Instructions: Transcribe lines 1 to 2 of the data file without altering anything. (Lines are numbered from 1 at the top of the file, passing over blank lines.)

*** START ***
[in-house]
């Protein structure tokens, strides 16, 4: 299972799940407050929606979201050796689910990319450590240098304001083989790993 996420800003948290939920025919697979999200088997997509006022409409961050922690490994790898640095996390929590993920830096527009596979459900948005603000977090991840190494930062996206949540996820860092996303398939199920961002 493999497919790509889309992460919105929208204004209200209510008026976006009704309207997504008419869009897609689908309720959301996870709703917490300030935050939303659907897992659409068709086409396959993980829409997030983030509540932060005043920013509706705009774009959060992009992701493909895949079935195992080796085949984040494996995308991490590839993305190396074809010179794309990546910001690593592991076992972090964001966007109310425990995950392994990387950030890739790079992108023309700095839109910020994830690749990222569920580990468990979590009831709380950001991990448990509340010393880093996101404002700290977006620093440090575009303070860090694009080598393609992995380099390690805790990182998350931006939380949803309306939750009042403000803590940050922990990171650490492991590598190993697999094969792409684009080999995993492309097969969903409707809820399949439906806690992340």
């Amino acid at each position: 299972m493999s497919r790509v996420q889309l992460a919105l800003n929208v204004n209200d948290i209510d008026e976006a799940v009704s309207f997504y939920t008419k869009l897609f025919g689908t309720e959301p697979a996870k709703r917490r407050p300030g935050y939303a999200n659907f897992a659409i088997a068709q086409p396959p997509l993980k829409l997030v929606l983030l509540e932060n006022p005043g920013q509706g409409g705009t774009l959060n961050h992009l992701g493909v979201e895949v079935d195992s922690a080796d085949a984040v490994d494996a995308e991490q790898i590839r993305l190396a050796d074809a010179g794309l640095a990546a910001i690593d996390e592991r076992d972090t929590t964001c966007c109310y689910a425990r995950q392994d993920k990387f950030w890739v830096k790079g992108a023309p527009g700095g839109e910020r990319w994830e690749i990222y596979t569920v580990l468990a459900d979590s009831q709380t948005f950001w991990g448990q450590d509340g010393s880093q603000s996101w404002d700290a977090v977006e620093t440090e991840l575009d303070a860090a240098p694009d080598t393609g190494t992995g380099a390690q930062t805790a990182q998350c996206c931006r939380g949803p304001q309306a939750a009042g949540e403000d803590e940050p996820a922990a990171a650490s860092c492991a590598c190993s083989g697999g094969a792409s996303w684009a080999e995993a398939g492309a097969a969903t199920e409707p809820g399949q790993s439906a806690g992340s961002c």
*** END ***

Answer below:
[in-house]
């Protein structure tokens, strides 16, 4: 299972799940407050929606979201050796689910990319450590240098304001083989790993 996420800003948290939920025919697979999200088997997509006022409409961050922690490994790898640095996390929590993920830096527009596979459900948005603000977090991840190494930062996206949540996820860092996303398939199920961002 493999497919790509889309992460919105929208204004209200209510008026976006009704309207997504008419869009897609689908309720959301996870709703917490300030935050939303659907897992659409068709086409396959993980829409997030983030509540932060005043920013509706705009774009959060992009992701493909895949079935195992080796085949984040494996995308991490590839993305190396074809010179794309990546910001690593592991076992972090964001966007109310425990995950392994990387950030890739790079992108023309700095839109910020994830690749990222569920580990468990979590009831709380950001991990448990509340010393880093996101404002700290977006620093440090575009303070860090694009080598393609992995380099390690805790990182998350931006939380949803309306939750009042403000803590940050922990990171650490492991590598190993697999094969792409684009080999995993492309097969969903409707809820399949439906806690992340």